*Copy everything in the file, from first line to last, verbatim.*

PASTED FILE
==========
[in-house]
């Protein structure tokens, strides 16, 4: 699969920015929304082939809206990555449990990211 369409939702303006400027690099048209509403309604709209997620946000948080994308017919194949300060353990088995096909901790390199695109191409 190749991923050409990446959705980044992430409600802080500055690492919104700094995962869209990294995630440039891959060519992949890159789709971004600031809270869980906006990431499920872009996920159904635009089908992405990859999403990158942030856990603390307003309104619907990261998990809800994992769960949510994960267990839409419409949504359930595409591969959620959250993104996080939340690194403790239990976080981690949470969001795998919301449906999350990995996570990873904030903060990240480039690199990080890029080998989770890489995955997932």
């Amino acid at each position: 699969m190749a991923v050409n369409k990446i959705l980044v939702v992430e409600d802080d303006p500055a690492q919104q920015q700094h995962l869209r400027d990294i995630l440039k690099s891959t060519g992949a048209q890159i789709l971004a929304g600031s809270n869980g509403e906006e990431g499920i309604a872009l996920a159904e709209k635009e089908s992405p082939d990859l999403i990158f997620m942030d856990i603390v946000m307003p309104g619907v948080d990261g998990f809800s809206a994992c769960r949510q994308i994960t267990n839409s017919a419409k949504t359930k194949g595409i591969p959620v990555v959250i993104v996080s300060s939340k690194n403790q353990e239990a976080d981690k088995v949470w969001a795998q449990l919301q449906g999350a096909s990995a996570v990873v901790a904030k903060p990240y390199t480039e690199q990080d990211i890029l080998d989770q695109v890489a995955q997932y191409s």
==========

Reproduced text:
[in-house]
């Protein structure tokens, strides 16, 4: 699969920015929304082939809206990555449990990211 369409939702303006400027690099048209509403309604709209997620946000948080994308017919194949300060353990088995096909901790390199695109191409 190749991923050409990446959705980044992430409600802080500055690492919104700094995962869209990294995630440039891959060519992949890159789709971004600031809270869980906006990431499920872009996920159904635009089908992405990859999403990158942030856990603390307003309104619907990261998990809800994992769960949510994960267990839409419409949504359930595409591969959620959250993104996080939340690194403790239990976080981690949470969001795998919301449906999350990995996570990873904030903060990240480039690199990080890029080998989770890489995955997932």
């Amino acid at each position: 699969m190749a991923v050409n369409k990446i959705l980044v939702v992430e409600d802080d303006p500055a690492q919104q920015q700094h995962l869209r400027d990294i995630l440039k690099s891959t060519g992949a048209q890159i789709l971004a929304g600031s809270n869980g509403e906006e990431g499920i309604a872009l996920a159904e709209k635009e089908s992405p082939d990859l999403i990158f997620m942030d856990i603390v946000m307003p309104g619907v948080d990261g998990f809800s809206a994992c769960r949510q994308i994960t267990n839409s017919a419409k949504t359930k194949g595409i591969p959620v990555v959250i993104v996080s300060s939340k690194n403790q353990e239990a976080d981690k088995v949470w969001a795998q449990l919301q449906g999350a096909s990995a996570v990873v901790a904030k903060p990240y390199t480039e690199q990080d990211i890029l080998d989770q695109v890489a995955q997932y191409s």